Mr. Modi’s opponents boycotted the opening of India’s new Parliament; Prime Minister says break with colonial past

NEW DELHI — India’s major opposition parties on Sunday boycotted the inauguration of Prime Minister Narendra Modi’s new Parliament building in a rare move of solidarity against his Hindu nationalist ruling party. , the party has been in power for nine years and is seeking a third term in elections next year.

Prime Minister Modi inaugurated the new Parliament in the capital New Delhi by offering prayers as Hindu priests sang religious hymns. Opposition parties that criticized the event said that Mr. Modi had removed President Droupadi Murmu, who has only ceremonial powers but is head of state and has the highest constitutional authority.

Immediately after the inauguration, Mr. Modi beamed as he entered Parliament to the warm applause of lawmakers in his party, who chanted “Modi, Modi”. colonial past, refers to the old Parliament building built by the British when they ruled India.

“India is the mother of democracy,” Modi said, as lawmakers pounded the table. “Several years of foreign rule took our pride away. Today, India has left that colonial mindset behind.”

Leader of the opposition Congress party Rahul Gandhi wrote on Twitter: “Parliament is the voice of the people. The Prime Minister considers the inauguration of the National Assembly House a coronation ceremony.”

At least 19 opposition parties omitted the event, which coincides with the birthday of a Hindu nationalist thinker.

Opposition parties said in a statement on Wednesday that Modi’s decision to inaugurate the building was “a serious insult” to India’s democracy, because the government had “removed the ways, suspending and silencing” opposing legislators while passing “controversial legislation” without much debate.

“As the soul of democracy has been sucked out of parliament, we find no value in a new building,” the parties said.

India’s powerful Home Minister Amit Shah said the opposition had politicized the event. Other leaders in Mr. Modi’s party say the boycott is an affront to the prime minister.

The new triangular building – built at an estimated cost of $120 million – is part of a $2.8 billion renovation to British-era offices and homes in central New Delhi. , will also include building blocks to house government ministries and departments, and Prime Minister Modi’s headquarters. new private residence. The entire project, called “Central Vista,” spans over 3.2 kilometers (1.9 miles).

The project was announced in 2019 and Modi laid the groundwork in December 2020.

The plan has drawn fierce criticism from opposition politicians, architects and heritage experts, many of whom call it environmentally irresponsible, a threat to with cultural heritage and too expensive.

Outrage grew in 2021, when at least 12 opposition parties questioned the timing of the project, saying it was built as the country faced a dramatic increase in coronavirus cases. They see the renovation as Mr. Modi’s “vanity project” and say its construction takes precedence over the loss of lives and livelihoods during the pandemic.

A year earlier, a group of 60 former civil servants had written an open letter to Mr. Modi highlighting the architectural value of the old Parliament and saying that the new plan would destroy the cultural heritage of the area. area in an “irregular” manner.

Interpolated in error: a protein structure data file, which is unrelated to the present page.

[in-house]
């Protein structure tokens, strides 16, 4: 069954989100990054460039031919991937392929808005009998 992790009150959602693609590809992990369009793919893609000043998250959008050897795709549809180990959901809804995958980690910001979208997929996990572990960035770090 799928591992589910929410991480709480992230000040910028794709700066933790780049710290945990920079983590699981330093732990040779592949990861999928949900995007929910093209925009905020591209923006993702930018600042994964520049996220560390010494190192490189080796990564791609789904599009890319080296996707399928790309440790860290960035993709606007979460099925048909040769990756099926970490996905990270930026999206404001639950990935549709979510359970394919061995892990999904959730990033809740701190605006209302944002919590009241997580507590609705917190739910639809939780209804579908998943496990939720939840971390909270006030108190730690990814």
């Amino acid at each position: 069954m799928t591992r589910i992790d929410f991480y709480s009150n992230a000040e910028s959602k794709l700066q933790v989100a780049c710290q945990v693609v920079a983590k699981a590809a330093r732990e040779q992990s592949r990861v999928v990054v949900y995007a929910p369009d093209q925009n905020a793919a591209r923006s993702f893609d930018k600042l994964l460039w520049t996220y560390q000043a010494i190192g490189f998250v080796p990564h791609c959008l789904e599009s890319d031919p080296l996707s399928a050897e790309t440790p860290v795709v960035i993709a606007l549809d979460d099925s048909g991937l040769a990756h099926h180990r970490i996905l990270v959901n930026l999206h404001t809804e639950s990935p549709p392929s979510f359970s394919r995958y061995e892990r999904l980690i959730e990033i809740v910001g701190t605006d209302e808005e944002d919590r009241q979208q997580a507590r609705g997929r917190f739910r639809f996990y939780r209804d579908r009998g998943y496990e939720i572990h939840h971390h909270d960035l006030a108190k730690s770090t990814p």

Mr Modi’s government said the overhaul was needed as the old building “shows signs of deterioration and overuse” and the new design “combines the country’s heritage and traditions”.

The new building is opposite the old Parliament of India, a circular structure designed by British architects in the early 20th century. The new four-story building has a total of 1,272 seats in two room, nearly 500 more seats than the previous building.

The old Parliament Building will be converted into a museum.

During Sunday’s televised ceremony, Mr Modi prostrated himself before a royal golden scepter, which his Bharatiya Janata Party says symbolizes the transition of power as it was presented to the country’s first prime minister. country on the eve of India’s independence from Britain in 1947. Follow Modi inside the Parliament, where he placed the scepter near the speaker’s chair.

Critics of Mr. Modi and opposition leaders have questioned the historicity of the scepter and say the symbol is suitable for a monarchy, not a democracy.

Last year, Mr. Modi inaugurated a refurbished colonial boulevard in the heart of New Delhi, which is used for ceremonial military parades. The avenue was previously known as Rajpath, or Kingsway, but Modi’s party changed it to Kartavya Path, or Road to Duty, arguing that the old name as a “symbol of slavery” had been “permanently removed” “.

The controversy over the new legislative building comes just months after opposition leaders protested Gandhi’s removal from Parliament in a defamation lawsuit over remarks he made about Modi’s last name. .

Just a mile from the ceremony, a heavy police presence overwhelmed about 100 protesting Indian wrestlers and their supporters. They accused their union president of sexual misconduct and planned a march to the new Parliament building. Some protesters clashed with police and were forced to board buses.

Indian Wrestling Federation President Brij Bhushan Sharan Singh, who has denied the allegations, is a powerful lawmaker from Modi’s party.


Goz News: Update the world's latest breaking news online of the day, breaking news, politics, society today, international mainstream news .Updated news 24/7: Entertainment, the World everyday world. Hot news, images, video clips that are updated quickly and reliably.

Related Articles

Back to top button